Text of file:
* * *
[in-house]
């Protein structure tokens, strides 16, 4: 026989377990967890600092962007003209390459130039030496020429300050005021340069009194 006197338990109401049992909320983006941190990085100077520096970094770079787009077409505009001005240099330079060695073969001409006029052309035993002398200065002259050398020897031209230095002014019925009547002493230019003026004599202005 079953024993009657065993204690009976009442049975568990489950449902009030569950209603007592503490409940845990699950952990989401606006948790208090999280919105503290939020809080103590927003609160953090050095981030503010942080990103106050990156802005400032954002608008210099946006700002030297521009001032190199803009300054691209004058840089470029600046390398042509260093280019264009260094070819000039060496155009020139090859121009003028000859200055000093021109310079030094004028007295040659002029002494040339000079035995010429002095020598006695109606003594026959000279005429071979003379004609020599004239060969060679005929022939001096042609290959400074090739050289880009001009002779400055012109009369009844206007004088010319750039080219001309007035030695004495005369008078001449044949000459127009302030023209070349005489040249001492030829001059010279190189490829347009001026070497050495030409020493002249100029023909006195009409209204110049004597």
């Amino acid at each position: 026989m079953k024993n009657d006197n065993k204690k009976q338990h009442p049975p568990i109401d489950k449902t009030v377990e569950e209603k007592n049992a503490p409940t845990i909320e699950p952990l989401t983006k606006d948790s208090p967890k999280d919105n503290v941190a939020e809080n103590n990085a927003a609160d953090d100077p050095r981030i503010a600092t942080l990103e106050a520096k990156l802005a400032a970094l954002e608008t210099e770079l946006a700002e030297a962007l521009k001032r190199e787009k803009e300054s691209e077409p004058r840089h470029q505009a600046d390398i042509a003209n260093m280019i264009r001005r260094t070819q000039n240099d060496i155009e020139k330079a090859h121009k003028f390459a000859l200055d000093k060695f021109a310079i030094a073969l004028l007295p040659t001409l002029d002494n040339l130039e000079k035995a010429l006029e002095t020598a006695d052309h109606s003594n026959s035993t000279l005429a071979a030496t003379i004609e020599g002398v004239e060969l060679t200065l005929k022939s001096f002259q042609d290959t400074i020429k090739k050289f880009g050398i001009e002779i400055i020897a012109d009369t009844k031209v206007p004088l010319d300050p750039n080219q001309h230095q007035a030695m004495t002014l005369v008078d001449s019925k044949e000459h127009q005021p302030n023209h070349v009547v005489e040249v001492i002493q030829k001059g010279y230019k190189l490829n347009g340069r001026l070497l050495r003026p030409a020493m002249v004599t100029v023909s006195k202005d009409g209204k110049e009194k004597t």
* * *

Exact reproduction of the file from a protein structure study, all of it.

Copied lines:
[in-house]
């Protein structure tokens, strides 16, 4: 026989377990967890600092962007003209390459130039030496020429300050005021340069009194 006197338990109401049992909320983006941190990085100077520096970094770079787009077409505009001005240099330079060695073969001409006029052309035993002398200065002259050398020897031209230095002014019925009547002493230019003026004599202005 079953024993009657065993204690009976009442049975568990489950449902009030569950209603007592503490409940845990699950952990989401606006948790208090999280919105503290939020809080103590927003609160953090050095981030503010942080990103106050990156802005400032954002608008210099946006700002030297521009001032190199803009300054691209004058840089470029600046390398042509260093280019264009260094070819000039060496155009020139090859121009003028000859200055000093021109310079030094004028007295040659002029002494040339000079035995010429002095020598006695109606003594026959000279005429071979003379004609020599004239060969060679005929022939001096042609290959400074090739050289880009001009002779400055012109009369009844206007004088010319750039080219001309007035030695004495005369008078001449044949000459127009302030023209070349005489040249001492030829001059010279190189490829347009001026070497050495030409020493002249100029023909006195009409209204110049004597």
């Amino acid at each position: 026989m079953k024993n009657d006197n065993k204690k009976q338990h009442p049975p568990i109401d489950k449902t009030v377990e569950e209603k007592n049992a503490p409940t845990i909320e699950p952990l989401t983006k606006d948790s208090p967890k999280d919105n503290v941190a939020e809080n103590n990085a927003a609160d953090d100077p050095r981030i503010a600092t942080l990103e106050a520096k990156l802005a400032a970094l954002e608008t210099e770079l946006a700002e030297a962007l521009k001032r190199e787009k803009e300054s691209e077409p004058r840089h470029q505009a600046d390398i042509a003209n260093m280019i264009r001005r260094t070819q000039n240099d060496i155009e020139k330079a090859h121009k003028f390459a000859l200055d000093k060695f021109a310079i030094a073969l004028l007295p040659t001409l002029d002494n040339l130039e000079k035995a010429l006029e002095t020598a006695d052309h109606s003594n026959s035993t000279l005429a071979a030496t003379i004609e020599g002398v004239e060969l060679t200065l005929k022939s001096f002259q042609d290959t400074i020429k090739k050289f880009g050398i001009e002779i400055i020897a012109d009369t009844k031209v206007p004088l010319d300050p750039n080219q001309h230095q007035a030695m004495t002014l005369v008078d001449s019925k044949e000459h127009q005021p302030n023209h070349v009547v005489e040249v001492i002493q030829k001059g010279y230019k190189l490829n347009g340069r001026l070497l050495r003026p030409a020493m002249v004599t100029v023909s006195k202005d009409g209204k110049e009194k004597t």